Franklin D. Roosevelt Four Freedoms Park, New York, 1973-2012, Louis Kahn. Photo: www.amiaga.com
After more than three decades the park was realised posthumously and completed in 2012.
Salk Institute for Biological Studies
La Jolla, California
(See main picture)
Jonas Salk (1914-95) discovered the first effective polio vaccine. When the famous medical scientist and bacteriologist decided to build a laboratory on a coastal cliff north of San Diego, a friend, after attending a lecture by Kahn on 'Order in Science and Art,' recommended him as architect. In what would become an almost mythical client-architect relationship, Salk asked Kahn to design a research facility to which he could invite Picasso.
The final scheme consists of two laboratory wings with six floors. Service floors are sandwiched between the labs (another and most successful variation on the theme of "servant" and "served" spaces). The design of the court with its study towers facing the sea remained undetermined until the Mexican architect Luis Barragán, having been invited by Kahn to visit the site, proposed keeping it as an open plaza.
Residential facilities that Kahn designed following his notion of 'wrapping ruins around buildings,' and a meeting house for the exchange between scientists and cultural leaders, remained unbuilt.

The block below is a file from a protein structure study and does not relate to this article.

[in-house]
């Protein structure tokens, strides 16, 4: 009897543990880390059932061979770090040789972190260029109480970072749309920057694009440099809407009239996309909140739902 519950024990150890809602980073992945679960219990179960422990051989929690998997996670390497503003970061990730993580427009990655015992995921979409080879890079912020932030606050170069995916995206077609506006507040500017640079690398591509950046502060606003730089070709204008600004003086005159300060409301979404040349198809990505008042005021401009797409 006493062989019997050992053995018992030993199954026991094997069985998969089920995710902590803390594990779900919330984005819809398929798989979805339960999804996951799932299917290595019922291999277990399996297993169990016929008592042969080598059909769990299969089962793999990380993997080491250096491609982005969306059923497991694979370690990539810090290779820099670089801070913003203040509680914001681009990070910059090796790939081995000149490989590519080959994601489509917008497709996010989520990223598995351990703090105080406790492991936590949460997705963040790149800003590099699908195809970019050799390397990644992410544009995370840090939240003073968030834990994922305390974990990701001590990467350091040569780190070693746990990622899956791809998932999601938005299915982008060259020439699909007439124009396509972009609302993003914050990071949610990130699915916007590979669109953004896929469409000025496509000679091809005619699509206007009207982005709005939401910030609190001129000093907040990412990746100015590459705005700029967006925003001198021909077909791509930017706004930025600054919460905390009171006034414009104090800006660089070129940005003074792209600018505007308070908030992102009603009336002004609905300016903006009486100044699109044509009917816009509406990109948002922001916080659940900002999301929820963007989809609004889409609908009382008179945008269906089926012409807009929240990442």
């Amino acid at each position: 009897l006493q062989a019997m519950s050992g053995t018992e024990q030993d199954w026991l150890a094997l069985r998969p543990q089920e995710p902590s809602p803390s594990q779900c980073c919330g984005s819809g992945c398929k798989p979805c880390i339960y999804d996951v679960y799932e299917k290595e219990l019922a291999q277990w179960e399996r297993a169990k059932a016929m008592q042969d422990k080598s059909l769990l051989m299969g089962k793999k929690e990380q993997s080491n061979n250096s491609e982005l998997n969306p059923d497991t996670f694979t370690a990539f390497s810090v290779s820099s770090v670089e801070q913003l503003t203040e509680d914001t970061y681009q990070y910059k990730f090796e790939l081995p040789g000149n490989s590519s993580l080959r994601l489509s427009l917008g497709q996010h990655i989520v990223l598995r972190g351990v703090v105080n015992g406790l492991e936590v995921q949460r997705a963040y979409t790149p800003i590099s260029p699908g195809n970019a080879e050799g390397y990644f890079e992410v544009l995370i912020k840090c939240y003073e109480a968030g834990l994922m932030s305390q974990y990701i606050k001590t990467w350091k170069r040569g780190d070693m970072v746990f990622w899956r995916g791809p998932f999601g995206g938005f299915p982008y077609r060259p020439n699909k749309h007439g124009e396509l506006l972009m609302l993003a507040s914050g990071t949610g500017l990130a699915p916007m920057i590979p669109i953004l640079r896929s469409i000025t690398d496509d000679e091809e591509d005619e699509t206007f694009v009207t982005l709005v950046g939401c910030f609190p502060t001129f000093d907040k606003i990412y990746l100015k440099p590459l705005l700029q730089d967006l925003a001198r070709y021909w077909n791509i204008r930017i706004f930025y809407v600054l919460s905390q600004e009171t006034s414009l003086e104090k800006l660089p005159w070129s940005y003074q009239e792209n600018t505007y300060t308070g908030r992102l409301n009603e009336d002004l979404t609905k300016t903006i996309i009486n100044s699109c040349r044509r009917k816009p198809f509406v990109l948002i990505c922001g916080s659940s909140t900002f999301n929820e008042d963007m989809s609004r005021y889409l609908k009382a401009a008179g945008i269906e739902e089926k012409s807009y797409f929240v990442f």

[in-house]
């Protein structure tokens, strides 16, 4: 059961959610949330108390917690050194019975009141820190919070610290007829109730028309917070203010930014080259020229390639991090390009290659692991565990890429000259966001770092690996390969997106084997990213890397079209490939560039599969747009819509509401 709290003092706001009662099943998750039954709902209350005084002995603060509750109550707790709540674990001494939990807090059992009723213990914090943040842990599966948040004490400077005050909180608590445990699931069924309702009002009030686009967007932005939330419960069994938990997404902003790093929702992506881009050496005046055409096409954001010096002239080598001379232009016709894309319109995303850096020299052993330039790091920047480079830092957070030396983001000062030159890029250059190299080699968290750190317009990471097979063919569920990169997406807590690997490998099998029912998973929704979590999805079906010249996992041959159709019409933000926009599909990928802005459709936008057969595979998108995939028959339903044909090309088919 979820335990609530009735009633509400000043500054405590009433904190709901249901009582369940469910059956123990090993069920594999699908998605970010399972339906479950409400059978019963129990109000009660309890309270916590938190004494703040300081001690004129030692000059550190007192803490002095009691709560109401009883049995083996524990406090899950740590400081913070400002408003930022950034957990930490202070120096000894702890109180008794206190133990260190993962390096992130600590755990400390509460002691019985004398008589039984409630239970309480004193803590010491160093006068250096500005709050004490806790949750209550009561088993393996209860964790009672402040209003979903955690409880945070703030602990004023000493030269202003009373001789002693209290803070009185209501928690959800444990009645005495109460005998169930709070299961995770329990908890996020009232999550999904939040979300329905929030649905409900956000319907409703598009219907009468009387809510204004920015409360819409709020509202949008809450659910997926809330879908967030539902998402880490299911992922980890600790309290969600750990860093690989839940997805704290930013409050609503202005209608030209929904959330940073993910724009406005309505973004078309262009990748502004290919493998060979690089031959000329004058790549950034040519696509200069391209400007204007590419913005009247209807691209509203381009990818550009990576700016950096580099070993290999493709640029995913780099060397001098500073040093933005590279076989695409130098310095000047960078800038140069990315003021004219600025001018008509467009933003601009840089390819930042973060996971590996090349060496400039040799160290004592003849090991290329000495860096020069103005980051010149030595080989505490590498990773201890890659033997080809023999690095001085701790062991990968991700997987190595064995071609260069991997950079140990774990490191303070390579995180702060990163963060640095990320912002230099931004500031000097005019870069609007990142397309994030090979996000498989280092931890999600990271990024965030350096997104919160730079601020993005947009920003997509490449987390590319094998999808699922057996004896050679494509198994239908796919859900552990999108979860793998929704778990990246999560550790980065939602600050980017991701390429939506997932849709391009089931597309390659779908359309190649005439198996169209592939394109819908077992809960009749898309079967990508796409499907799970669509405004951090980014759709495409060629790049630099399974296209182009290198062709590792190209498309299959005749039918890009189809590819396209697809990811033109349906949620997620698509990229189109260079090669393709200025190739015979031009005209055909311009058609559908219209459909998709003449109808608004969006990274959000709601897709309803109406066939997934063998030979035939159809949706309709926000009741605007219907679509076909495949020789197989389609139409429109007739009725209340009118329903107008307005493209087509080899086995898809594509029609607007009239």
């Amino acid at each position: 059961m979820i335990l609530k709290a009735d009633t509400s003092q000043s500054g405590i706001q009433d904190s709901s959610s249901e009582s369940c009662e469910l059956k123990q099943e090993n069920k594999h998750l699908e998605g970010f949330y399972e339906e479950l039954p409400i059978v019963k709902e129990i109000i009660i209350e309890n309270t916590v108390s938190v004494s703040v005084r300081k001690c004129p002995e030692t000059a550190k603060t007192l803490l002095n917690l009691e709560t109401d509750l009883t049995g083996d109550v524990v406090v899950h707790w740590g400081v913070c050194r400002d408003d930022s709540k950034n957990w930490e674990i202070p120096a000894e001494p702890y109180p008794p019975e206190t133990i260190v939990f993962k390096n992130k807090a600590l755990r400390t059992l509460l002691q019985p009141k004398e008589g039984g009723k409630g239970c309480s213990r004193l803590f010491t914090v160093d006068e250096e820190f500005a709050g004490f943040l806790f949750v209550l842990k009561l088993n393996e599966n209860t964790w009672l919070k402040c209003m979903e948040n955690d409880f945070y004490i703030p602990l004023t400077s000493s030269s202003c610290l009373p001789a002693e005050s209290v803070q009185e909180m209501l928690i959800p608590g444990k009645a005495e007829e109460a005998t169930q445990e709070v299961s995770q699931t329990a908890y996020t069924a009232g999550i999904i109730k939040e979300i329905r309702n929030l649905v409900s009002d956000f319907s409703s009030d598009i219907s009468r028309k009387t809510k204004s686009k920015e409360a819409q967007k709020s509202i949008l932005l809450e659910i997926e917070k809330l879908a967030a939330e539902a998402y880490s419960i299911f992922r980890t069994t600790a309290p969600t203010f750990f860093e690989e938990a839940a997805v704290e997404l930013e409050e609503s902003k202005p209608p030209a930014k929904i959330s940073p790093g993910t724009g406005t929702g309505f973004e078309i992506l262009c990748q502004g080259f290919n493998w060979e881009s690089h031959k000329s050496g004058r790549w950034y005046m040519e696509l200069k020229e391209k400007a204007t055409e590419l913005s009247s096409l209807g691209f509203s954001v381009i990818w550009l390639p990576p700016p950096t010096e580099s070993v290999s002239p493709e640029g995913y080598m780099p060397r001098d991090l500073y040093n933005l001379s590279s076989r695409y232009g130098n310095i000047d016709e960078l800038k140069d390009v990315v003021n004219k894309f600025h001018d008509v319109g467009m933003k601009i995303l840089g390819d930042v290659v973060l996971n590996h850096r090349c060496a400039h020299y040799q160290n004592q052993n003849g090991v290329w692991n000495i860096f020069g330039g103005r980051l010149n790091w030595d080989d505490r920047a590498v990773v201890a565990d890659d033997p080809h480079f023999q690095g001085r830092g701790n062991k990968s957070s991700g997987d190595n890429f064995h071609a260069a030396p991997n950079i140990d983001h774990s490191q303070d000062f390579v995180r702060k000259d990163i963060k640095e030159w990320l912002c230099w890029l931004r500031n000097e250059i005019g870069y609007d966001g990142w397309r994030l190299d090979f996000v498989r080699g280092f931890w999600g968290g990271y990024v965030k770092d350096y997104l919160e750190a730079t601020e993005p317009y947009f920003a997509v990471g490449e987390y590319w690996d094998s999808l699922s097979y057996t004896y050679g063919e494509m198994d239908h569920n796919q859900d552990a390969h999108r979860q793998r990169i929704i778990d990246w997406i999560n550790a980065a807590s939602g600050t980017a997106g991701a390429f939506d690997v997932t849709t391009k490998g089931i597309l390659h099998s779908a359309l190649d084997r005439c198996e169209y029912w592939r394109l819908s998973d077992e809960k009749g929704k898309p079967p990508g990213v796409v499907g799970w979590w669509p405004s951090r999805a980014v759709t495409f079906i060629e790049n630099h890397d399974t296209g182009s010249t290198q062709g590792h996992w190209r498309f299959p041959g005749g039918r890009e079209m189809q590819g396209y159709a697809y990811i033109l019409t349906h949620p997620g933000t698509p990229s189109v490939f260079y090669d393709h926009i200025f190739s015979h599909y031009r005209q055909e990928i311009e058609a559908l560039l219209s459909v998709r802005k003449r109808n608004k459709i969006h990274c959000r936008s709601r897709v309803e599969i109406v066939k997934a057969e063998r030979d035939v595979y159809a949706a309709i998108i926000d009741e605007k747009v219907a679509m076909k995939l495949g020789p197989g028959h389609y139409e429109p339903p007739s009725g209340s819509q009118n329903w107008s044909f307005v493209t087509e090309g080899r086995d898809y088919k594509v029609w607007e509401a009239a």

Kimbell Art Museum
Fort Worth, Texas
Louis Kahn at the auditorium of the Kimbell Art Museum, 1972. Kimbell Art Museum, photo: Bob Wharton
Working closely with landscape architects George E. Patton and Harriet Pattison, Kahn arranged the museum in a stepped, park-like setting. The introverted building is approached in a processional manner: visitors follow walkways lined by grids of trees and a sunken sculpture garden before passing vaulted loggias flanked by reflecting pools of cascading water.
The composition of the plan evolved from a square and an H-shape to the final C-shape. Despite the complexity of this process the design development was more section than plan-based. This is documented by numerous studies of semi-elliptical, semi-circular or even V-shaped vaults.
The starting point for Kahn's scheme of concrete vaults was the idea to bring the change of day, weather, and seasons into the museum. By a skylight slot at the apex of each vault and wing-like aluminium reflectors beneath, the gallery space is animated with diffuse ever-changing natural light in which artworks are best viewed.